Interchangeable lens sunglasses have been around for a long time. I’ve owned several pairs, but despite the advantage of having multiple lenses to choose from, I very rarely change them. All of the pairs I have owned are difficult to change, and the pressure required to remove and replace a lens often makes me nervous that I’ll break something. Luckily I live in California and play at high elevations so most of the time I put in the strongest glacier lens and never remove it. I’ve always considered interchangeable lenses to be more of a gimmick than a useful feature.
Lets talk about socks. As a kid, they’re a disappointing Christmas gift. As an adult, yay socks!
One complaint I’ve overheard in REI and outdoor stores is the expense of socks. Do you *really* need to spend $20 for a pair of socks when you can get what looks like the same thing at Walmart for $4? When those socks are Darn Tough, then my answer is a resounding YES. This post is an ode to my favorite sock manufacturer.
I’ve used pretty much every brand of sock on the market and I cannot recommend anything more than Darn Toughs. Not only do they perform magnificently in the field, their durability is so far beyond any other sock I’ve tried. Generations of other brands have passed through my sock drawer, yet I’m still holding on to the first pair of Darn Toughs I got nearly ten years ago. I wear them more frequently, too. Spend $20 on a pair of these and not only will you have much happier feet on the trail, they will outlive 50 pairs of the $4 socks.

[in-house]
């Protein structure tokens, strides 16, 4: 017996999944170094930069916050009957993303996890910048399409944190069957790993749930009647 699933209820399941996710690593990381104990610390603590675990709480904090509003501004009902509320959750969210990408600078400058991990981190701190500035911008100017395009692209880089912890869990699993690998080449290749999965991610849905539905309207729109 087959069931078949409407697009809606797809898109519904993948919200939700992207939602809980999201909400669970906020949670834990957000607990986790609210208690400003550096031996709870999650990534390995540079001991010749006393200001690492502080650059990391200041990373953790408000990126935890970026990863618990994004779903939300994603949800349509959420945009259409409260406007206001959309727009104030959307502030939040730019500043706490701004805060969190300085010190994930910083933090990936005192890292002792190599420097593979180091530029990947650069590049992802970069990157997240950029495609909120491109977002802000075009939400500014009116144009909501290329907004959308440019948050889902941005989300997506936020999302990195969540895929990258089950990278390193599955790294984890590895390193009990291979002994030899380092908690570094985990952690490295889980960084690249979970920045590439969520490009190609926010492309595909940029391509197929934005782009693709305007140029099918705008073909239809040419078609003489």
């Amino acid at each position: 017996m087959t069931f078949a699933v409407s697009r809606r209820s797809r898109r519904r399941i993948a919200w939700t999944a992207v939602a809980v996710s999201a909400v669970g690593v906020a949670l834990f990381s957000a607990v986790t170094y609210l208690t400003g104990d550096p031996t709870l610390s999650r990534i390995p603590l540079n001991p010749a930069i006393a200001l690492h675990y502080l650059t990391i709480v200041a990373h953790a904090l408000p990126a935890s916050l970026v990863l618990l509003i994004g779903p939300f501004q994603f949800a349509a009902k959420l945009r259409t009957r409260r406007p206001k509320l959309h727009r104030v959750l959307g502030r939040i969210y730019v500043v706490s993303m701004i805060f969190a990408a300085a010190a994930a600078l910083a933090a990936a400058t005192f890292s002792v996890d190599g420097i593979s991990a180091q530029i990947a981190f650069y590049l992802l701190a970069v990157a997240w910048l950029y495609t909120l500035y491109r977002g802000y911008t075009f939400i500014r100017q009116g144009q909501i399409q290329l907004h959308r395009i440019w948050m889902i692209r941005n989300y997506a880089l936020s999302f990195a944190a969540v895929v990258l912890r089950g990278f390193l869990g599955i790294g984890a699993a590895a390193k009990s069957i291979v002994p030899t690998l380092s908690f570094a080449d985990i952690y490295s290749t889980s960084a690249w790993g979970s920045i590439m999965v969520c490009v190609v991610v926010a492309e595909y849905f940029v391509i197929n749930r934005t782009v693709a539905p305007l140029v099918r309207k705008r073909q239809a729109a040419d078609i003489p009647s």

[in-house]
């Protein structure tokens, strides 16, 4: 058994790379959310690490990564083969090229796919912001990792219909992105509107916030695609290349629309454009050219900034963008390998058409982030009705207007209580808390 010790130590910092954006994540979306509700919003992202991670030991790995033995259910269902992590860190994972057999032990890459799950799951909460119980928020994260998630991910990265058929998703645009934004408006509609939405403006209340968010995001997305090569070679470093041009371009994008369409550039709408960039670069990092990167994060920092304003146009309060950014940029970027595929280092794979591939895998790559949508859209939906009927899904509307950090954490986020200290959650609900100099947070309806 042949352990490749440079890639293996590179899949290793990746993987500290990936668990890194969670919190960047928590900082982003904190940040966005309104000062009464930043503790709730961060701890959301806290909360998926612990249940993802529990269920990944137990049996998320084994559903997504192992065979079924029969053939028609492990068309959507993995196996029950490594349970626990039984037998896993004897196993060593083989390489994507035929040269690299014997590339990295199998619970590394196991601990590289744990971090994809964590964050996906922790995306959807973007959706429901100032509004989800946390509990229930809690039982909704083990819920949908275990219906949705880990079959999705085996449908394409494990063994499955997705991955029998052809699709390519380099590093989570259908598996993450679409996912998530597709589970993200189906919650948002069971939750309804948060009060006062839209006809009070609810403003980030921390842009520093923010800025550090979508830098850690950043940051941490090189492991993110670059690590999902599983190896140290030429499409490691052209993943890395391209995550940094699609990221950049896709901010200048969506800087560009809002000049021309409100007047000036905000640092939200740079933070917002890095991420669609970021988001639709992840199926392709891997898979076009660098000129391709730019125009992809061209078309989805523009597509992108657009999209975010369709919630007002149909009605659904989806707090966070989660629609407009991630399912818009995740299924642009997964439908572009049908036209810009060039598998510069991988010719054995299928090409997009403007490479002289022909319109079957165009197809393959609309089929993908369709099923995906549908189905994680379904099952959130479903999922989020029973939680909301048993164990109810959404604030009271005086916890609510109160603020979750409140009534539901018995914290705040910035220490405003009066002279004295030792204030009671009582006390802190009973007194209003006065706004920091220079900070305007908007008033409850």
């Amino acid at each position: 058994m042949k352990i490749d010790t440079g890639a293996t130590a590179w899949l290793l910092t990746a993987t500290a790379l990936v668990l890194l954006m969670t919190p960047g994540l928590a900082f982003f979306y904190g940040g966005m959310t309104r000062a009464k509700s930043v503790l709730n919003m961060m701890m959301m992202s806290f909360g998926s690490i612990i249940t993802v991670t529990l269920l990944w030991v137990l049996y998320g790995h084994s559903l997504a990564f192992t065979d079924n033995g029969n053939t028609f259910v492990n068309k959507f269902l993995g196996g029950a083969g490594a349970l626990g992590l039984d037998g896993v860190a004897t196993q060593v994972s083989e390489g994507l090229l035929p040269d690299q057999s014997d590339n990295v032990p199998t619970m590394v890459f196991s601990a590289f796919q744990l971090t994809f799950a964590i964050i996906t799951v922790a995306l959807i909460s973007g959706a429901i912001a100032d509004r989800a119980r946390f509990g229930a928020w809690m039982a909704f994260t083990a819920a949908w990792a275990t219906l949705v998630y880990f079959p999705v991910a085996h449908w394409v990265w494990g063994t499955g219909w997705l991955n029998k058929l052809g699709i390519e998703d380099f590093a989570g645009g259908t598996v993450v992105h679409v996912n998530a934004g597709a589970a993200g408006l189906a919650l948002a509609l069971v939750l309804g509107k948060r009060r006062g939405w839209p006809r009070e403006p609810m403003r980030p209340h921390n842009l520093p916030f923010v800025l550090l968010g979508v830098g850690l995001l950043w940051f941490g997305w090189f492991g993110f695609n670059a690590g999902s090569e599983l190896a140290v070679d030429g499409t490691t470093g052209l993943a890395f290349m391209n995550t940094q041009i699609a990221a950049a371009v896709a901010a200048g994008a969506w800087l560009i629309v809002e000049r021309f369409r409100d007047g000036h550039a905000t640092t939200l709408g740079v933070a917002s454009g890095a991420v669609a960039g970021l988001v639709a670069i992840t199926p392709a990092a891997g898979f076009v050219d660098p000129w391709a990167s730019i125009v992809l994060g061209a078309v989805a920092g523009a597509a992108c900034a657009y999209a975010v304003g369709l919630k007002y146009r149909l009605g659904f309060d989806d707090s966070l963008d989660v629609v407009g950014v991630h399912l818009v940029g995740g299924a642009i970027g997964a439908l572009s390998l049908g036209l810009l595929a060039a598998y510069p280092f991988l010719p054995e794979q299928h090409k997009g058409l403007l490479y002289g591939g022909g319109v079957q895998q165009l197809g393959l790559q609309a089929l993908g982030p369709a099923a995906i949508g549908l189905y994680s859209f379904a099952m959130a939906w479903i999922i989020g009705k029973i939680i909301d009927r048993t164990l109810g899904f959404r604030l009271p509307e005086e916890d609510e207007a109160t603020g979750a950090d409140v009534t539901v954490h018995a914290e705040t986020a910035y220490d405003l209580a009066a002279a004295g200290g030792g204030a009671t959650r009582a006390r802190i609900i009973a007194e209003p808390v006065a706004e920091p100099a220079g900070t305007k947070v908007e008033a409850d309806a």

I have a large collection of Darn Tough socks. Some were given to me at various Outdoor Retailer shows. Others have been graciously sent to me by Darn Tough. And yes, I’ve bought them for myself as well. One perk of going to the OR shows is a lot of free socks, so I don’t often have to spend money on them. But when I do, I go straight to Darn Tough. I don’t even look at other brands anymore. And as more of my sock collection gets replaced by Darn Tough, the less frequently I need to buy new socks!
Lets take a look at my lineup. These pictures speak for themselves when it comes to durability of these socks. In the photo above, can you tell which pair has 10 years and over a 1000 miles on them?
I always like to look back on my trips and learn from what worked and what didn’t work. With respect to gear, I have a few observations that I thought I’d share here.
With some scrambly peaks and cross-country hiking planned for this trip, I decided to go with an approach style shoe, which is a hybrid style with characteristics of both hiking and climbing footwear. My current approach shoes are the Patagonia Cragmaster, and I love these shoes for peakbagging. I’ve been using them since early spring and they are comfortable, durable, sticky, and the strong leather uppers protect my foot from the loose talus. Despite being super happy with these shoes, I had only worn them on dayhikes and I wasn’t sure how they’d feel with a heavy pack. Approach shoes don’t have the padding of a traditional hiker, so I was a little concerned about how they would feel with 40 lbs on my back. But I really wanted that sticky rubber for Tyndall!
As I topped out at Ten Lakes Pass this past weekend, I was sweating and cursing the hot sun and heat. The exposed landscape and high altitude meant the sun was super intense, and very little breeze was blowing to help cool off. Half of my group was ahead and half behind, so I decided to drop my pack, hydrate, and wait for the rest of the group to catch up.
Instead, I was attacked by a wild napping rock. (When NAPS ATTACK!)